Beaches in front of the Palometa Club
Palometa Club: Never Ready...
My Tropical Fly fishing adventure trip is booked...Now what do I need to make this a great trip!
While this may sound strange to some but for me getting ready for a fishing trip is fun in itself. The planning, anticipation and gear preparation is exciting. It’s the years of learning the sport, learning the species and collecting gear that now it comes down to using the knowledge to put together all the stuff that will make a great trip without hauling a truck load of gear to the airport and spending all your fun money on luggage fees.
This Trip is taking me to sunny tropics on the edge of Ascension Bay to the Palometa Club in Punta Allen, Mexico. The Permit are big, Bonefish are plentiful and Margaritas are waiting for you when you arrive back at base after a day of adventurous fishing.
I wasn’t expecting this welcomed trip so it didn’t leave me a lot of time to prepare. I do have one advantage that is I have been there once before and plan to draw on that experience to make the best of this one.
Getting ready for Mexico should be pretty easy... Let me explain, I have been to a variety of destinations that Include many modes of transportation, from jumbo jets to float planes, trains to automobiles. Each trip requires its own gear list, beyond your fishing gear; tents, sleeping bags, food, first aid, boating equipment, bear protection, maybe a kitchen sink, the list goes on. When it comes to traveling to the Palometa Club and if you have more than one checked bag and a carry-on, you have packed too much! More on this to follow.
Fishing equipment - Rods
At the Palometa Club you’re mainly fishing for Permit and Bonefish with some possible added attractions of baby Tarpon, Shark and Barracuda. You need at least two rods. A ten weight for the Permit and an eight weight for the bonefish...Seven and nine weights will works also. Whether you choose to take more than this is up to you...There is always a chance of breaking a rod on any trip so consider taking back up rods. Things to consider for any trip; does the outfitter have equipment available for rent in case of a mishap? Will others in your party be bringing backup equipment? How often do you break a rod? I have friends who can break a rod before they even get to the water no names mentioned (DP). If you're that person than never leave home without backup rods.
As you move up into Saltwater Flats fishing your reel becomes very important. Saltwater fish will test your drags and your reels ability to withstand the environment. They must be large enough to hold a sufficient amount of backing. I have witnessed two pound Bonefish put an 8 weight rod/reel deep into backing! I prefer sealed disc drag reels such as Hatch, Nautilus or Sage reels. Reels are pretty easy to pack so I always like to take extra(s). Not just extra spools but full reels. Extra spools are handy things when it comes to changing a line but what if your reel becomes the victim of a tragic event whatever that may be, bent frame, blown up drag, busted reel foot, you will figure out real quick that the extra spools are now useless. Take an extra reel and have it ready to go with backing and line. And that brings us to fly lines.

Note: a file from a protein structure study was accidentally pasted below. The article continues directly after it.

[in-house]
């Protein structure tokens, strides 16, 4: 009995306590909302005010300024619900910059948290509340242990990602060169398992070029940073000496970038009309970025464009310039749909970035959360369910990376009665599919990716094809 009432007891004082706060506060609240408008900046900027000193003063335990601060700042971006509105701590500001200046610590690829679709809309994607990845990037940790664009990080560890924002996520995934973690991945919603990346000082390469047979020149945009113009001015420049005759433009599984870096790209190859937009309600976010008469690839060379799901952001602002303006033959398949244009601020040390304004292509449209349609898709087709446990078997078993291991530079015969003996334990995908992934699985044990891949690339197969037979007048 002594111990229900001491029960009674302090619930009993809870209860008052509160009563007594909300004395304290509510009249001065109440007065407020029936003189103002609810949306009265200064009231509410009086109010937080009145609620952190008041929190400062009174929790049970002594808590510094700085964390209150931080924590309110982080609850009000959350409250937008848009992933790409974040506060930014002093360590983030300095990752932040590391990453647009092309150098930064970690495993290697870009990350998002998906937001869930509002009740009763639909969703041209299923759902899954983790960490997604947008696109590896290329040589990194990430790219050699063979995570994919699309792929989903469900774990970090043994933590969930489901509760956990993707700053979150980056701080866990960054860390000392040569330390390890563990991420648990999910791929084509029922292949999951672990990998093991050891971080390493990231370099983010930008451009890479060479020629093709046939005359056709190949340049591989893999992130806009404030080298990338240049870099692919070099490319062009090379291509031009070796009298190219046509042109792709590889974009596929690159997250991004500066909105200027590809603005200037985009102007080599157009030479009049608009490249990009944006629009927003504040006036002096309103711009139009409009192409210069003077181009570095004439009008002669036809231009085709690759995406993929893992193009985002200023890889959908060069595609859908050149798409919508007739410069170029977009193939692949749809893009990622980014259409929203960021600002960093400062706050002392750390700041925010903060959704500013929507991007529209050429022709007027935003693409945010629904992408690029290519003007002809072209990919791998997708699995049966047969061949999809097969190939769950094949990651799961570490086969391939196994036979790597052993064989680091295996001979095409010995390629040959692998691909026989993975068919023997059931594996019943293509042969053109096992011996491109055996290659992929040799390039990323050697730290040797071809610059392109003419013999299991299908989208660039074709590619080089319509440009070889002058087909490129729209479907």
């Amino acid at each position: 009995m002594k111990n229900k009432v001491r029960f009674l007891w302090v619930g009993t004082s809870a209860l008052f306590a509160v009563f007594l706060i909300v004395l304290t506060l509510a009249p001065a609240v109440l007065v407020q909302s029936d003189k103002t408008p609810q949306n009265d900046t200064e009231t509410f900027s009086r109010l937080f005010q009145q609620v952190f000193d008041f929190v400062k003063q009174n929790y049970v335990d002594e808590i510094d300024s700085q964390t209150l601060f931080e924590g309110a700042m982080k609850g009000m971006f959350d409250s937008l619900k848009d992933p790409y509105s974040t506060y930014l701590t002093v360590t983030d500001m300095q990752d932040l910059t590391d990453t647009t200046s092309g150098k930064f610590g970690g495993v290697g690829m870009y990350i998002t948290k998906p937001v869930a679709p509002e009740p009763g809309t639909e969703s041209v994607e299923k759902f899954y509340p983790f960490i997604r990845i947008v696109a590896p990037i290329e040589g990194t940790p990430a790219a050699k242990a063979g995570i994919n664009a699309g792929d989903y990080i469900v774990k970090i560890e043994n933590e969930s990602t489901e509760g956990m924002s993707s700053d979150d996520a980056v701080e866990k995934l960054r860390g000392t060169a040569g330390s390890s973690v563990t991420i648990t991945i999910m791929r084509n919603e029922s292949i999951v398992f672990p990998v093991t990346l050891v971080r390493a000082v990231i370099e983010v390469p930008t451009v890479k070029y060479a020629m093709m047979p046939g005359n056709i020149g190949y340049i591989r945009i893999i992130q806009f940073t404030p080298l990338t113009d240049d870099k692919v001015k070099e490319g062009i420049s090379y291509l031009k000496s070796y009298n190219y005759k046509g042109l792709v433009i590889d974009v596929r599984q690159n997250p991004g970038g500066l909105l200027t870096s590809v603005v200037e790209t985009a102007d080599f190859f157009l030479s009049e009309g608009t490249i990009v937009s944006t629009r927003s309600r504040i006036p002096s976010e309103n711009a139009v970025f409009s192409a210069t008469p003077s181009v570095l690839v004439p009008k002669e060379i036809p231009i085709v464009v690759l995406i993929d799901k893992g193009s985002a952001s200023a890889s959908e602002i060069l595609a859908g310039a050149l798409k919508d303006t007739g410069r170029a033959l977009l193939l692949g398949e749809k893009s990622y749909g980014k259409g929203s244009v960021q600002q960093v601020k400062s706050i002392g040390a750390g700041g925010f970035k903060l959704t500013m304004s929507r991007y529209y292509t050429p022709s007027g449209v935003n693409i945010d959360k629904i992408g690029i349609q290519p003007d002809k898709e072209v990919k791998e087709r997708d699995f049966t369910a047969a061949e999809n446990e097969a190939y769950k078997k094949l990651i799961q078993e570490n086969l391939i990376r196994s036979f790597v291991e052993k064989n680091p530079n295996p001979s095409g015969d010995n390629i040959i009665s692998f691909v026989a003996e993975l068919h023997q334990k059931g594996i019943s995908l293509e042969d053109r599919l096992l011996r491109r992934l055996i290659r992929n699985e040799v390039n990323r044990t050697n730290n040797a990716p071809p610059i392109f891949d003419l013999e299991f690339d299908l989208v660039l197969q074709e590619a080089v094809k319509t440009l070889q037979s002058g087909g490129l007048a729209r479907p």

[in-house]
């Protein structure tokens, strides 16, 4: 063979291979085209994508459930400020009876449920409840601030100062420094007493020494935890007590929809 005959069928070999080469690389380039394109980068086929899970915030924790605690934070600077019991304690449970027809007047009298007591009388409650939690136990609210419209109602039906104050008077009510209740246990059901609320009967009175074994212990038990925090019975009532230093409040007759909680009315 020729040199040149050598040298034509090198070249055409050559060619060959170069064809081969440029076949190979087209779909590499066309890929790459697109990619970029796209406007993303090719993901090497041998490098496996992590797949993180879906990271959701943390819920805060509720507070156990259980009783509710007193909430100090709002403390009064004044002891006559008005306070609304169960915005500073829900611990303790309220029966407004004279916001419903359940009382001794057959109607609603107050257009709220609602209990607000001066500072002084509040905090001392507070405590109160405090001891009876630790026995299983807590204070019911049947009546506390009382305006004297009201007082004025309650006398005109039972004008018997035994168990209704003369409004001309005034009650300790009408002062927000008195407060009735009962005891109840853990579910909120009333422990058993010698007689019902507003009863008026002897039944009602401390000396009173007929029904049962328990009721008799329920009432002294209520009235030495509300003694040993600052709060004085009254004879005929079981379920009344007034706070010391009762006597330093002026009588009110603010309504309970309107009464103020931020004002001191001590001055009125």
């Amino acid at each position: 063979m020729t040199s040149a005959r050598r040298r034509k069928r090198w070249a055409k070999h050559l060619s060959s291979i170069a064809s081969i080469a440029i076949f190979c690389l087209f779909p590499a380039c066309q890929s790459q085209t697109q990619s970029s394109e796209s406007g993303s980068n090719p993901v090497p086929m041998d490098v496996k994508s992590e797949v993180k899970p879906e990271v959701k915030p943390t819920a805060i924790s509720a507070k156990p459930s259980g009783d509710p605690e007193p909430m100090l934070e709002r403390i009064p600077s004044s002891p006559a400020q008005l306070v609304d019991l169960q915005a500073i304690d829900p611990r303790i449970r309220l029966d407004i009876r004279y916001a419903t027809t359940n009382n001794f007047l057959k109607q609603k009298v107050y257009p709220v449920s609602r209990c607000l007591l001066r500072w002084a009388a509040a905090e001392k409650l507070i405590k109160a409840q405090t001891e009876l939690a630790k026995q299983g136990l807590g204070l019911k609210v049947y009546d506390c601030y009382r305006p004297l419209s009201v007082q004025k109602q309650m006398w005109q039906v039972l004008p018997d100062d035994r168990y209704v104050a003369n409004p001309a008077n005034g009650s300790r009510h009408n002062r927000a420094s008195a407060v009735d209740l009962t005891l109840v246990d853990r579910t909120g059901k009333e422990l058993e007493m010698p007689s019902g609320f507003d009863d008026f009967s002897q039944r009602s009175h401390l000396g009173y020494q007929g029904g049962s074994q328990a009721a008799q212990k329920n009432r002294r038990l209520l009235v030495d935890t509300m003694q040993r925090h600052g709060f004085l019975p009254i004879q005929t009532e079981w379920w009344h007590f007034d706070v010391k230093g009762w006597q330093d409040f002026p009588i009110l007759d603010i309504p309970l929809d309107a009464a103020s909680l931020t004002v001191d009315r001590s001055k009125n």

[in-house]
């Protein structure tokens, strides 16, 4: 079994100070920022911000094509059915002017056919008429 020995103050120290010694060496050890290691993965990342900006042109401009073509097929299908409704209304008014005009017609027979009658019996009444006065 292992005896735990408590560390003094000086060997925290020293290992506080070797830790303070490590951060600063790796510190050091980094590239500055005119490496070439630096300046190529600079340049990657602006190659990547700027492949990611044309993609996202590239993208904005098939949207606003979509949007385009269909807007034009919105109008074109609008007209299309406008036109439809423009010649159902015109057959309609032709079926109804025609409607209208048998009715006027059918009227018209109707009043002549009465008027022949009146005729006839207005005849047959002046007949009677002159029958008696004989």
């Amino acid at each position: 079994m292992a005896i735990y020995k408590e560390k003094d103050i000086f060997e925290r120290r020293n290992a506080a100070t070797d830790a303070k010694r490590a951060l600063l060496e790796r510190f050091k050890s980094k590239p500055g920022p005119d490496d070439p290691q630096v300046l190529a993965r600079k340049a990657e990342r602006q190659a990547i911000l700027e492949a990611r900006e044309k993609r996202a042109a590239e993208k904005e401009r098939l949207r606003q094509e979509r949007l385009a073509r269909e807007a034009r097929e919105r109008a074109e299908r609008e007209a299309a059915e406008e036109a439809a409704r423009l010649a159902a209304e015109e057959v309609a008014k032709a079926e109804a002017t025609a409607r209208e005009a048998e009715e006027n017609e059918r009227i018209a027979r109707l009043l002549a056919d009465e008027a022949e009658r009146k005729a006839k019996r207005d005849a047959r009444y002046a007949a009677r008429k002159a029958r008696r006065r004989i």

Whatever you do don’t tighten your budget around your fly lines. Your lines must be formulated for tropical temperatures. Standard freshwater lines will wilt in the tropical heat.
Probably the number one backup piece of equipment is a fly line(s). Fly lines are easily destroyed on the tropical flats. Coral will rip one to pieces and is just one way your line can reach its final destination. There are many good tropical lines today from Rio, S/A and Airflo that will get the most from your rods and match your casting style.
I really don’t want to get too deep here because we could talk the rest of the article on this topic. Any good Outfitter will have a list of Flies, Leader and tippet you should have with you. I found the link in about 3 clicks for the Palometa Club list. It’s fun to have some of your own flies you tied or a new idea about tippet but also trust your outfitter here...they do this every day and they know what works. The most important thing to know here is be prepared with this stuff. There are no fly shops between Cancun and Punta Allen.
Probably the best recommendation I can make is to have a pair of Flats Sneakers and Simms makes a great pair of these. But I have to admit I like the Streamtread Sandals and that’s what I’m going with. The Simms sandals feature a closed toe that will protect you from things you bump into and are plenty sufficient for the Permit fishing. If you plan on doing much Bonefishing you may want to consider the Flats sneaker as your preferred choice. Much of the Bonefishing areas are soft bottomed and coral pieces can really cut toes up.